What You Need To Know About Gutenberg: The New WordPress Editor – Part 1

by Lars Miller | May 15, 2018

An exciting development in WordPress is coming in version 5.0 slated to launch later in 2018. A brand new editor, named Gutenberg, is going to change the way we build and interact with WordPress sites.


We have commonly referred to the content editor within WordPress as a WYSIWYG editor (What You See Is What You Get). Though it was more true of a statement than editors of past, what you are seeing in that editor can, and often does, look completely different than how it looks on your site. Gutenberg addresses that by allowing styles and markup to be consistent (or varied if the developer chooses) from editor to frontend.

Another limitation of the WYSIWYG editor is that it does not allow for complex markup. It does paragraphs, ordered and unordered bullets, horizontal rules and headers quite well. But, for example, if you wanted to have a section of a page have a background image with an overlay opacity, you had to move outside of the WYSIWYG editor and use custom fields. Custom fields are a way of attaching meta-data to a post. The way we’ve used Custom Fields at Syrup when building our clients’ sites has been by using Advanced Custom Fields PRO.  We’ve constructed a flexible way of adding content to a page in a method we call ‘components’.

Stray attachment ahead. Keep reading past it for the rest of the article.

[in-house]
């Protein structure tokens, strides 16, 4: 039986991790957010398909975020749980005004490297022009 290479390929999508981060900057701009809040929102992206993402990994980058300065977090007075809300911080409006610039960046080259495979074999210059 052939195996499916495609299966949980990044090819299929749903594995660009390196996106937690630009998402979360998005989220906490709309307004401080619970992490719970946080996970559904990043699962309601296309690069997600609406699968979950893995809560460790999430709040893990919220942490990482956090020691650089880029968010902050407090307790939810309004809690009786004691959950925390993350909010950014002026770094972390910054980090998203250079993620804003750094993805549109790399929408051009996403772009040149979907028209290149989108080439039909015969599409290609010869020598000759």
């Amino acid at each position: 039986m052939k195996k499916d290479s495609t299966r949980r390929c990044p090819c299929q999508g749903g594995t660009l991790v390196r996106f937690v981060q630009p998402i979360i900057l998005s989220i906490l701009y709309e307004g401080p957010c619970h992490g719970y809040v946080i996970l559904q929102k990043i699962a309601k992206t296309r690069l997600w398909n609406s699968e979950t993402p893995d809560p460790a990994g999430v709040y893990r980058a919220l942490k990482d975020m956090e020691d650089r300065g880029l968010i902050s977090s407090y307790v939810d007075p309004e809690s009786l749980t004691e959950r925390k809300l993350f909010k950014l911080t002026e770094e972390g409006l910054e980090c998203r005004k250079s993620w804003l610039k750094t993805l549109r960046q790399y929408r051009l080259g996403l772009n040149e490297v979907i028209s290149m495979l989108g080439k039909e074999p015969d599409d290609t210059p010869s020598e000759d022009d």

Going Forward

Our plan for later this year is to do away with our Advanced Custom Fields ‘components’ and move the same options to Gutenberg ‘blocks’. We have yet to completely prove the concept, but all signs are pointing to Gutenberg as the future of WordPress as a viable and “current” CMS. We will be jumping on board.


With the rollout of Gutenberg, you might be thinking, “Hey, my site wasn’t built with Gutenberg in mind. Is it going to break?” No, it’s not going to break. I’ve added the Gutenberg editor to a few development sites for our clients as a test and everything works as it had. Now, you may not be able to utilize all the amazingness that comes with the new editor, but you’ll see some of it – especially in blog posts and other “straight content” pages.

More Details

For full details on the project, please visit:

If you’re interested in contributing to the project, visit:

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 by Lars Miller

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